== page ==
A bit of ‘cheating’ here as I relocated my bryophyte specimens from my first venture into bryology back in 2006 and added 39 species based on these. Other than that I recorded the diminutive Microbryum curvicollum and M. rectum on bare chalk at Swyncombe Downs as well as the truly tiny Seligeria calycina on chalk pebbles at the same site. I also added the liverwort Sphaerocarpos michelii new to the NHM grounds.The rarest moss of the year was Rhynchostegium rotundifolium seen at its classic site on a Cotswolds hedge-bank.
Rhynchostegium rotundifolium for your viewing pleasure, known from two sites in the UK with this patch on a roadside bank in Gloucestershire. @sjthomasbotany being the finder as they still all look the same to me... pic.twitter.com/UmGqfZozH8— Matthew Harrow (@m_harrow1) June 21, 2020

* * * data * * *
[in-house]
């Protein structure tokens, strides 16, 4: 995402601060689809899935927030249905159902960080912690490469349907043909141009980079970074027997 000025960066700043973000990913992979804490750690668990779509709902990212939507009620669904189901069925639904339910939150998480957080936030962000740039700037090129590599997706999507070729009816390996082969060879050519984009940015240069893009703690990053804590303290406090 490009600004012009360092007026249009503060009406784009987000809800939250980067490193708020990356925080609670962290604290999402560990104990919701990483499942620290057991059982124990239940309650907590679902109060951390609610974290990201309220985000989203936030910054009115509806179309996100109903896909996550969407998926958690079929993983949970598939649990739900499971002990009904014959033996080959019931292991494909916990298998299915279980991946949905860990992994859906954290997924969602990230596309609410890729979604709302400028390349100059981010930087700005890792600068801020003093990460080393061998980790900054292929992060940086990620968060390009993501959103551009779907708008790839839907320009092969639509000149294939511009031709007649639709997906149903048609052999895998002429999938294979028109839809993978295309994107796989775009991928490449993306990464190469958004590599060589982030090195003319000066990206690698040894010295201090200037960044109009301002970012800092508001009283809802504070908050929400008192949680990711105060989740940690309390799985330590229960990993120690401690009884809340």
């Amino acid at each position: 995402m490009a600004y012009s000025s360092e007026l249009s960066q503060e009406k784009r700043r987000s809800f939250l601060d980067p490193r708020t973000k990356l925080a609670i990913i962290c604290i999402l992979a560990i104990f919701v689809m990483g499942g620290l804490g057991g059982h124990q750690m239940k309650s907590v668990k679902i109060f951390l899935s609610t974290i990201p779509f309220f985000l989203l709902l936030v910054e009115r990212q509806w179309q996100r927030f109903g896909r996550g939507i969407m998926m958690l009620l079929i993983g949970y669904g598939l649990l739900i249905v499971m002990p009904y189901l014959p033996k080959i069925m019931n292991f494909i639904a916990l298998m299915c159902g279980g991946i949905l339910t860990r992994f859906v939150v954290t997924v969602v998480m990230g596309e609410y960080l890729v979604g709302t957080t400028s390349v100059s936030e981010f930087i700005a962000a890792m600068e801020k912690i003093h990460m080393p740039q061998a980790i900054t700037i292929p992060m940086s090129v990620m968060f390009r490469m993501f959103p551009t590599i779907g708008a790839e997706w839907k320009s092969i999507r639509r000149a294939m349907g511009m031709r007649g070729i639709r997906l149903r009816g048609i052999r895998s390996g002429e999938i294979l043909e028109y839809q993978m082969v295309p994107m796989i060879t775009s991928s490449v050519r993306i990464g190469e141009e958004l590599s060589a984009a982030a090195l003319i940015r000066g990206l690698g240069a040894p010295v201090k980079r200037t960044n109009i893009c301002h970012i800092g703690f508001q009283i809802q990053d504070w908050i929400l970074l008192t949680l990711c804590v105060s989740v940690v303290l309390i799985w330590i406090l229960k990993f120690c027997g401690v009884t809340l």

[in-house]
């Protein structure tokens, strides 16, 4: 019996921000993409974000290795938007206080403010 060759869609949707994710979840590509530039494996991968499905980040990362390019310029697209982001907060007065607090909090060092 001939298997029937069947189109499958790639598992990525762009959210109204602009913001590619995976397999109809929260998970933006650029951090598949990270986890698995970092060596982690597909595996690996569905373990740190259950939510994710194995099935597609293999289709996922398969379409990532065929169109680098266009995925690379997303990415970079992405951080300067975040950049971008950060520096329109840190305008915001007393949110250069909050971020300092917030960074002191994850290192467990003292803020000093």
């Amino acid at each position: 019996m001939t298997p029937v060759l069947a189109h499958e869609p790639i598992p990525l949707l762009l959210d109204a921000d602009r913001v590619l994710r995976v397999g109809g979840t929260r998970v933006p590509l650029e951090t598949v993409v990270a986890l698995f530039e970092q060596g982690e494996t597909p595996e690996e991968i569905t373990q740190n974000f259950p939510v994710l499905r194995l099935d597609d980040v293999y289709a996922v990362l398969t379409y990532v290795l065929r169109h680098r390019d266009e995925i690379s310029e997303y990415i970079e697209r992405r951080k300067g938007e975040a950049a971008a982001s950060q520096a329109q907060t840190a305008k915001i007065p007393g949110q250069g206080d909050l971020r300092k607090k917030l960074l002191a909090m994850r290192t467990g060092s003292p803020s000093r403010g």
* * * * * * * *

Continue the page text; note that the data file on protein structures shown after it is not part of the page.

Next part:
The main event in terms of vascular plants was a camping trip to the South-West in July. Starting in the Mendips at Cheddar with a fruitless hour trying to add my last Cheddar whitebeam, Sorbus rupicoloides by scanning the cliffs with binoculars. Having gained only strange looks I gave up and added Hieracium schmidtii and Dianthus gratianopolitanus as consolation. The following day a visit to Brean Down added Helianthemum apenninum and Koeleria vallesiana and a flying visit to Weston-super-Mare added my final UK horsetail Equisetum ramosissimum. Having never visited Cornwall previously I added a number of the specialties even if I was a little late to see some things at their best. The Lizard delivered with Trifolium incarnatum subsp. molinerii, Scilla autumnalis, Herniaria ciliolata, Erica vagans and some other specialties. However, I couldn’t find the other two clovers and was far too late for the two Juncus species and the Isoetes so will have to revisit earlier in the year. Limonium loganicum at Porthgwarra and Cystopteris diaphana on the banks of the River Camel rounded off Cornwall nicely. The final stop of the trip was North Devon for whitebeams. A visit to Neck Woods was the highlight of the trip with the quartet of Sorbus: S.vexans, S. subcuneata, S. margaretae and S. devoniensis added despite the treacherous terrain. A final, rule-breaking stop added the ‘no parking whitebeam’ Sorbus admonitor to the list bringing my UK native whitebeam total to sixteen.